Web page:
Is a national holiday today in Greece ...
A day for a parade, to fly the flag, and feel good. I know the junior and the school children taking part, will all very eager to wave their flags today down on the Paralia.
The church bells will be very busy, as the commemorative service, progresses at Tries Hieraches, before the parade this morning, at 11am.
At 3 a.m. on the morning of October 28th, 1940, Emanuele Grazzi, the Italian ambassador to Greece, delivered an ultimatum from Benito Mussolini to Prime Minister Ioannis Metaxas. Il Duce demanded that Metaxas allow the Italian army free passage to enter and occupy strategic sites in Greece unopposed.
Faced with this demand, Metaxas delivered an unequivocal response in French, the diplomatic language of the day, “Alors, c’est la guerre.” This brief phrase, “Then, it is war,” was quickly transmuted into the laconic “Oxi,” the Greek for no, by the citizens of Athens.
The Ultimate history project website gives an excellent explanation here
I have read over the years, that the actions of the Greek forces, pushing the Italians back into Albania, and continuing the battle in the mountains, disrupted the war to such an effect that German troops were sent to the Balklans. This ensuring that the Eastern front campaign slowed, then stopped and froze.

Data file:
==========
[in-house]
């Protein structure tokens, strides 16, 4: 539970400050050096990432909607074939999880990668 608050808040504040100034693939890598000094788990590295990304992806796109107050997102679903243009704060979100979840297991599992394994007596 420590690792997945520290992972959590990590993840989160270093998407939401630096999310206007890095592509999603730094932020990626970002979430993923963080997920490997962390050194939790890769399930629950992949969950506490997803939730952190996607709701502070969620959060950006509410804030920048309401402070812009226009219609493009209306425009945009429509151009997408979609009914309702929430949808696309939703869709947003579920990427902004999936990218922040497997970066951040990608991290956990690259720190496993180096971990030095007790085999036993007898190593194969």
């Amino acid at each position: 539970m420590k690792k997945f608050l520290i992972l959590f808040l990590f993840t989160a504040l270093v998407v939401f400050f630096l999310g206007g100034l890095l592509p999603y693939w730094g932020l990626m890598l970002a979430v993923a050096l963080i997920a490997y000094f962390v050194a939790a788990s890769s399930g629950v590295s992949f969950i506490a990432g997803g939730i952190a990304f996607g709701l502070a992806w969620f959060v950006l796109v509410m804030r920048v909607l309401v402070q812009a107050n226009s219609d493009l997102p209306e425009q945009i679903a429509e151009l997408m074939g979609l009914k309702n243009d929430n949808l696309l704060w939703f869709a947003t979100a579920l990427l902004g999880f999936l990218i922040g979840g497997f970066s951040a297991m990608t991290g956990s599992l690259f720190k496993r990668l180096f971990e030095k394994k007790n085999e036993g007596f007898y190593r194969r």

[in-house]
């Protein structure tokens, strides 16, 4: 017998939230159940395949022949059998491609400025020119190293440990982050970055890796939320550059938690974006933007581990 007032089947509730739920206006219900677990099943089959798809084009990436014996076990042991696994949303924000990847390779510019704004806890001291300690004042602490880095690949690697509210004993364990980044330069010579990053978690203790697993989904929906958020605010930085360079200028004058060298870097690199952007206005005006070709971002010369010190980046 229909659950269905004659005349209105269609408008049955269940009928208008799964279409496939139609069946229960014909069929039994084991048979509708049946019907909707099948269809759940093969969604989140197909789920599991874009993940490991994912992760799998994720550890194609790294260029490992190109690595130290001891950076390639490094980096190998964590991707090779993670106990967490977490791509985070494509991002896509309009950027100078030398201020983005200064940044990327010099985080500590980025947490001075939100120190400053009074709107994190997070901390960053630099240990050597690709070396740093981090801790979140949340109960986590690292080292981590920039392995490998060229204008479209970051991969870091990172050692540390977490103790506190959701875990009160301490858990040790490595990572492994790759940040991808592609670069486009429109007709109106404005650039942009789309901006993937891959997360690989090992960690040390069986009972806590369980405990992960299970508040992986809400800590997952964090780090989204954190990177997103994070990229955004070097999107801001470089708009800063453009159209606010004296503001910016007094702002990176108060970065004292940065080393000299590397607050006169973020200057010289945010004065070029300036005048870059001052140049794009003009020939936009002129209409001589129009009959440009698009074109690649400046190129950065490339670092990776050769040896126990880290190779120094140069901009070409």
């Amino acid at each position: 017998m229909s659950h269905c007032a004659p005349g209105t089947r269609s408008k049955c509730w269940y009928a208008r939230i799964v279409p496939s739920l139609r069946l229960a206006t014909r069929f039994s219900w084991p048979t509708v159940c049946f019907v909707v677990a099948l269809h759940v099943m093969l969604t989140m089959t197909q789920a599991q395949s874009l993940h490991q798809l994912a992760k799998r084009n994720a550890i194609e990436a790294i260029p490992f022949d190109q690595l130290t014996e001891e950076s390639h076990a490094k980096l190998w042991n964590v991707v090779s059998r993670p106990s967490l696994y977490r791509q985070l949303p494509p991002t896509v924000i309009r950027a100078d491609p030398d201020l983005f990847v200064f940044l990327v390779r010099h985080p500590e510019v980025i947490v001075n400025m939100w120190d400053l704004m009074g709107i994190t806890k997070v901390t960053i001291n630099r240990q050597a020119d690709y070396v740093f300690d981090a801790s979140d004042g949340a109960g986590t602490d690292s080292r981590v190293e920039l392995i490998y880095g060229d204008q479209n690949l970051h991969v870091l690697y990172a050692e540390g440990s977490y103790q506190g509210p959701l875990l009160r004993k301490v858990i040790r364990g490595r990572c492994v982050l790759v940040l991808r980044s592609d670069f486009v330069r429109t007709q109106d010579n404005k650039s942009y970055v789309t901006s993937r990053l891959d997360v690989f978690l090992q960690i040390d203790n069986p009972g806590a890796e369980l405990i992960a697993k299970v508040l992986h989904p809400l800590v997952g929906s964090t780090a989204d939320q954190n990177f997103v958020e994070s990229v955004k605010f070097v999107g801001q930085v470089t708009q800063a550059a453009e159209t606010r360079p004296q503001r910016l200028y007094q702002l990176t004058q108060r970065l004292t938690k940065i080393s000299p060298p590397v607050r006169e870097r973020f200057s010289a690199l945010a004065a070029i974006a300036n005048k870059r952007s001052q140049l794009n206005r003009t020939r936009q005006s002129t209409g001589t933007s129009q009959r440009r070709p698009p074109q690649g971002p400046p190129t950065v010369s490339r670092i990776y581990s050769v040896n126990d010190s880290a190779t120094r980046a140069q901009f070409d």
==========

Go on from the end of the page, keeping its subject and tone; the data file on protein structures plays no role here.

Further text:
Hitler’s Chief of Staff, Field Marshal Wilhelm Keitel admitted during the Nuremberg Trials:
“…the unbelievably strong resistance of the Greeks delayed by two or more vital months the German attack against Russia; if we did not have this long delay, the outcome of the war would have been different in the Eastern Front and the war in general.”
Churchill paid homage to the Greek resistance by claiming, “…until now we would say that the Greeks fight like heroes. From now on we will say that heroes fight like Greeks.”
However the German troops invaded Greece through the border with Yugoslavia, Greece endured three years of occupation - We cannot imagine what it would have been like to hear a broadcast like this ...
The Skiathos OXI Day parade, video (Skiathos Life) starts at the 2 minute mark, after the promotion for Gravisi Pizza. I assume Konstantinos Fergadis is the man behind the camera ...